The tragedy comes complete with a cast of characters -- from indicted husband Scott Peterson (who initially chatted up Diane Sawyer) to the Other Woman, Amber Frey (a massage therapist with nude photos in her past), to family members on both sides willing to appear on camera. Not to mention a roster of such talking heads as Court TV's Nancy Grace, radio host Gloria Allred (Frey's attorney), former Jack Kevorkian lawyer Geoffrey Fieger and ex-O.J. Simpson detective Mark Fuhrman. Larry King regular Mark Geragos has metamorphosed into Scott Peterson's lawyer. And there are plenty of leaks, such as a suggestion from Peterson's attorneys that the murder was committed by a satanic cult.
But unlike the murder investigation of Chandra Levy (who, like Laci Peterson, was from Modesto, Calif.), the newspapers mentioned earlier have never run a front-page story on the case. The Los Angeles Times, in Peterson's home state, has run three, and People and Newsweek have jumped on the sordid tale. Still, the main driving force has been cable news. All the networks went live Thursday with a preliminary hearing and a news conference in which Allred boasted that the court's gag order had not, quite evidently, been applied to her.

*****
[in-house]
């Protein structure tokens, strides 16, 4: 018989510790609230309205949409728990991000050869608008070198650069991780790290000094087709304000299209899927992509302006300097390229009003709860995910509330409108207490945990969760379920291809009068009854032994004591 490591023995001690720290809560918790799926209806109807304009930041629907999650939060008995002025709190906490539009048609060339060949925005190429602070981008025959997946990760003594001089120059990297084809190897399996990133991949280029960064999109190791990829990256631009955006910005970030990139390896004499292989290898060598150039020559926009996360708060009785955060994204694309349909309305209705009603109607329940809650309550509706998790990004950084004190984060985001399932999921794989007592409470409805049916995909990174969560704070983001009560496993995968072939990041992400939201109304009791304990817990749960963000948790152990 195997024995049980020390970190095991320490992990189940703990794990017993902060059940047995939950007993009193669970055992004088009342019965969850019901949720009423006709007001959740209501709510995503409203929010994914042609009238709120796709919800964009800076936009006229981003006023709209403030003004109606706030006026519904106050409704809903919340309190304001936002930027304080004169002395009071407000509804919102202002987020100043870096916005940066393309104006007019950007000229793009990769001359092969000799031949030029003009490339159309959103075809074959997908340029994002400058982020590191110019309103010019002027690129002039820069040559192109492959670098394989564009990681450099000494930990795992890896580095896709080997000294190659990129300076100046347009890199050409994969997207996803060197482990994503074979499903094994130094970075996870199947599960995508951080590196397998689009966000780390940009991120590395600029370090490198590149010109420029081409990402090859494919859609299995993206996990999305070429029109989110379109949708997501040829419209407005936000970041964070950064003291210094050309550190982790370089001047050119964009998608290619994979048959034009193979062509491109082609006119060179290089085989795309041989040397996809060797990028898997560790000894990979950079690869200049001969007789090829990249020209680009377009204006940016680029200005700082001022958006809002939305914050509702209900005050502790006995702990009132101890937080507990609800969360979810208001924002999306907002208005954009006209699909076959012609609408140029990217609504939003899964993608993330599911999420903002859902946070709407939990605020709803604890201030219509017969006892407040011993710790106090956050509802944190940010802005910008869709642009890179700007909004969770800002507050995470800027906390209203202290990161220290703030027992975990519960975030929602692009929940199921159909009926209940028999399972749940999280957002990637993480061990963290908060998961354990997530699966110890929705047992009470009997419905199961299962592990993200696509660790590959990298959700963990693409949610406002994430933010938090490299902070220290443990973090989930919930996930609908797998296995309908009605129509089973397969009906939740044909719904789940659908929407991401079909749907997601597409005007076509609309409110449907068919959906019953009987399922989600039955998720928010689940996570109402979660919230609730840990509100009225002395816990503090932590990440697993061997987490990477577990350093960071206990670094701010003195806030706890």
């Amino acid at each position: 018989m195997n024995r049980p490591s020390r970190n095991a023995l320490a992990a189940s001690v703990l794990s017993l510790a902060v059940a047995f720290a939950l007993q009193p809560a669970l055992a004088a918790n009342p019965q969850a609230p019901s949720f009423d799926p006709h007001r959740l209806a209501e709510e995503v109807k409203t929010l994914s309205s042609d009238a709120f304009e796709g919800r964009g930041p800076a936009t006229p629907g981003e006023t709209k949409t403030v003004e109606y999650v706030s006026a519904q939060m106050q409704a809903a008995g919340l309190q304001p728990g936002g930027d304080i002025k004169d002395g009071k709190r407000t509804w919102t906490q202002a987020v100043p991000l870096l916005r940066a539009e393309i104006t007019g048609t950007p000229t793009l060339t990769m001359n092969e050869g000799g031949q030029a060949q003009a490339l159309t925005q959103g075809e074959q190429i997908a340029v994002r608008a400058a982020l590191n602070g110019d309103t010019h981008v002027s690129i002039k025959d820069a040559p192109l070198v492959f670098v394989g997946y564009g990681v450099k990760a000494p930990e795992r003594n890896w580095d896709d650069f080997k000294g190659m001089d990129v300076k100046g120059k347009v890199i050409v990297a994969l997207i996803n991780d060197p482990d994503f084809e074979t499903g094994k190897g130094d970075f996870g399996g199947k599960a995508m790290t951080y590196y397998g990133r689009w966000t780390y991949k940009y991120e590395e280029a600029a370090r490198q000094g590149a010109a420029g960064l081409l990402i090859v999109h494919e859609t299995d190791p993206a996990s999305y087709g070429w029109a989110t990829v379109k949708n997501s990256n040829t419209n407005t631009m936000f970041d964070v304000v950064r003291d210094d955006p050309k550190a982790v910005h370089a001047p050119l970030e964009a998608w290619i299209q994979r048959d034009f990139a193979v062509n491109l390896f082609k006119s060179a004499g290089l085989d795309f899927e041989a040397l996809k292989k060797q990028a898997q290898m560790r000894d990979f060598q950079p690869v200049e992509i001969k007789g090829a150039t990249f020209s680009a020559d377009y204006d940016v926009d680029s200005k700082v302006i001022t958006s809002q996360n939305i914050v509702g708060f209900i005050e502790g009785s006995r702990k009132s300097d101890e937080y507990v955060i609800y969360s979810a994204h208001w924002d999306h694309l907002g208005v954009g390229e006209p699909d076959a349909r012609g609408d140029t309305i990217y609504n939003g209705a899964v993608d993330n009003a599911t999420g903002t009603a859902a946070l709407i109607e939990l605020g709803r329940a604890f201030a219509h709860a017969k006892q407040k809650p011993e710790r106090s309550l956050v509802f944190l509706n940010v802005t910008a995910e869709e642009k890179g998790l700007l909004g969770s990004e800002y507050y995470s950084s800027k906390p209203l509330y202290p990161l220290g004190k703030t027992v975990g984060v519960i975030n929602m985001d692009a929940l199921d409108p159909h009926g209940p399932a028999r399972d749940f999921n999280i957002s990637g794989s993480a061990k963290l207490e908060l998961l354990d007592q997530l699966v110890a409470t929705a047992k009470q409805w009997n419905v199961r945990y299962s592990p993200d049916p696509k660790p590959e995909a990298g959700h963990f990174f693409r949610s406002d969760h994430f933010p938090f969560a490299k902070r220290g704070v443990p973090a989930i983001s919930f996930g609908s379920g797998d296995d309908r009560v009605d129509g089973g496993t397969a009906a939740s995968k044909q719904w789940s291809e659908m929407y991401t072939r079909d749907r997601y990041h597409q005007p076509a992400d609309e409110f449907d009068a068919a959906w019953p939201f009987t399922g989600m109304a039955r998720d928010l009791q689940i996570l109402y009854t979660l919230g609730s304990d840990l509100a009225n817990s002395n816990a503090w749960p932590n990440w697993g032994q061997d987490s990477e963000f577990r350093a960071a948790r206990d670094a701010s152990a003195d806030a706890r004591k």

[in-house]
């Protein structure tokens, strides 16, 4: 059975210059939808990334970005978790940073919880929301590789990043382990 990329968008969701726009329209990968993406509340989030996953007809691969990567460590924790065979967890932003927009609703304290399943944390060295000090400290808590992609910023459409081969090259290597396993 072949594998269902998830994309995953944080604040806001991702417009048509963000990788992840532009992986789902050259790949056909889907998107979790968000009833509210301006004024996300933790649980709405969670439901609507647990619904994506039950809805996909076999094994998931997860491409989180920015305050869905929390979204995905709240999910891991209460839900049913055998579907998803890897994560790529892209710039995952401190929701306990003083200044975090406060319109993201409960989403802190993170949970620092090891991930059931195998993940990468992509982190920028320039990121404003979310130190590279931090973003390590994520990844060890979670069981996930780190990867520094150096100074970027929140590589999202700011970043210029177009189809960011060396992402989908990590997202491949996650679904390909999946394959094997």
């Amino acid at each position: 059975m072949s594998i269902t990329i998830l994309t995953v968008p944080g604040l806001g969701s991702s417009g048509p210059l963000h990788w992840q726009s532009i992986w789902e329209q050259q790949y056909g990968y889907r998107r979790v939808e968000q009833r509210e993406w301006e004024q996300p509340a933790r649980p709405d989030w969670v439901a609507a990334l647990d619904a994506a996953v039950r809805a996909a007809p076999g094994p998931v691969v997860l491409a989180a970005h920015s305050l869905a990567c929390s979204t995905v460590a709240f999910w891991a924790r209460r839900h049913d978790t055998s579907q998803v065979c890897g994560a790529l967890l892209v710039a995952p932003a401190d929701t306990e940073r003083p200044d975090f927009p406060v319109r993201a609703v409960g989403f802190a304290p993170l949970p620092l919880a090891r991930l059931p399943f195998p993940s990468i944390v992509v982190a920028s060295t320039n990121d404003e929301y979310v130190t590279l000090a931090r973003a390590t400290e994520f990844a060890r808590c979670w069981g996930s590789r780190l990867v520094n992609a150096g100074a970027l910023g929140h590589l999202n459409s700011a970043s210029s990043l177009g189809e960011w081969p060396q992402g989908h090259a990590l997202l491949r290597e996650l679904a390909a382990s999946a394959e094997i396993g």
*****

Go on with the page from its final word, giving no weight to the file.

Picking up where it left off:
"We do Laci Peterson every 15 minutes and see the numbers go up," Bill O'Reilly told Vanity Fair's Maureen Orth for an article out this week.
On the broadcast networks, it's been a tale of two time slots. While the evening newscasts have barely dealt with the Peterson case, it's been the second-most-covered story on the network morning shows (after Iraq), drawing nearly seven hours of coverage, led by 21/2 hours on "Today."